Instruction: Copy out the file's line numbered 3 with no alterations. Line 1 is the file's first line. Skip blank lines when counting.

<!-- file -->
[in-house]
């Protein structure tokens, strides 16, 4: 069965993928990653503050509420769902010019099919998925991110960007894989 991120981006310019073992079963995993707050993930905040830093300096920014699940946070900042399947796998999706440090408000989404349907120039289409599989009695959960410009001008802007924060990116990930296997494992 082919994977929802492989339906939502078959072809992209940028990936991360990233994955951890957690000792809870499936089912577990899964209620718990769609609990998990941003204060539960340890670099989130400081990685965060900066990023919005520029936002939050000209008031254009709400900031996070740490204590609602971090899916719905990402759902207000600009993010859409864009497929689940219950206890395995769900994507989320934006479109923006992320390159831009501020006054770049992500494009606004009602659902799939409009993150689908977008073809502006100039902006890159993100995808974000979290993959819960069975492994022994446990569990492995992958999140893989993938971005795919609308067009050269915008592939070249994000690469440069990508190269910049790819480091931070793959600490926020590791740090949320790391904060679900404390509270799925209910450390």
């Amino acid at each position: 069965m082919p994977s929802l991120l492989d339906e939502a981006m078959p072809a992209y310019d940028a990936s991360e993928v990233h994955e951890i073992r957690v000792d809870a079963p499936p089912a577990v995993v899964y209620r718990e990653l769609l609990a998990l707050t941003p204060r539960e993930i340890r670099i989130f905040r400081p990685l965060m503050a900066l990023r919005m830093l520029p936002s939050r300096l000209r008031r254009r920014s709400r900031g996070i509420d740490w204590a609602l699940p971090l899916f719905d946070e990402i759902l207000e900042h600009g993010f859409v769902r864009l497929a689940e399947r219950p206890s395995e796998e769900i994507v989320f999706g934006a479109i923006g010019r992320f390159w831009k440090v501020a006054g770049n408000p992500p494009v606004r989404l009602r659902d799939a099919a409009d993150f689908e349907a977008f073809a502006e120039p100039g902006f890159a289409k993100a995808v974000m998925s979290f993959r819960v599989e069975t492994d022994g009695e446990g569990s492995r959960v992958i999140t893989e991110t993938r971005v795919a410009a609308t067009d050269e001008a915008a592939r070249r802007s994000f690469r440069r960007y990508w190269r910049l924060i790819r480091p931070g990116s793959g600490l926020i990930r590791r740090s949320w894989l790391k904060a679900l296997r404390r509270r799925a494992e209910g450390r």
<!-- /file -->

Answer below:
């Amino acid at each position: 069965m082919p994977s929802l991120l492989d339906e939502a981006m078959p072809a992209y310019d940028a990936s991360e993928v990233h994955e951890i073992r957690v000792d809870a079963p499936p089912a577990v995993v899964y209620r718990e990653l769609l609990a998990l707050t941003p204060r539960e993930i340890r670099i989130f905040r400081p990685l965060m503050a900066l990023r919005m830093l520029p936002s939050r300096l000209r008031r254009r920014s709400r900031g996070i509420d740490w204590a609602l699940p971090l899916f719905d946070e990402i759902l207000e900042h600009g993010f859409v769902r864009l497929a689940e399947r219950p206890s395995e796998e769900i994507v989320f999706g934006a479109i923006g010019r992320f390159w831009k440090v501020a006054g770049n408000p992500p494009v606004r989404l009602r659902d799939a099919a409009d993150f689908e349907a977008f073809a502006e120039p100039g902006f890159a289409k993100a995808v974000m998925s979290f993959r819960v599989e069975t492994d022994g009695e446990g569990s492995r959960v992958i999140t893989e991110t993938r971005v795919a410009a609308t067009d050269e001008a915008a592939r070249r802007s994000f690469r440069r960007y990508w190269r910049l924060i790819r480091p931070g990116s793959g600490l926020i990930r590791r740090s949320w894989l790391k904060a679900l296997r404390r509270r799925a494992e209910g450390r």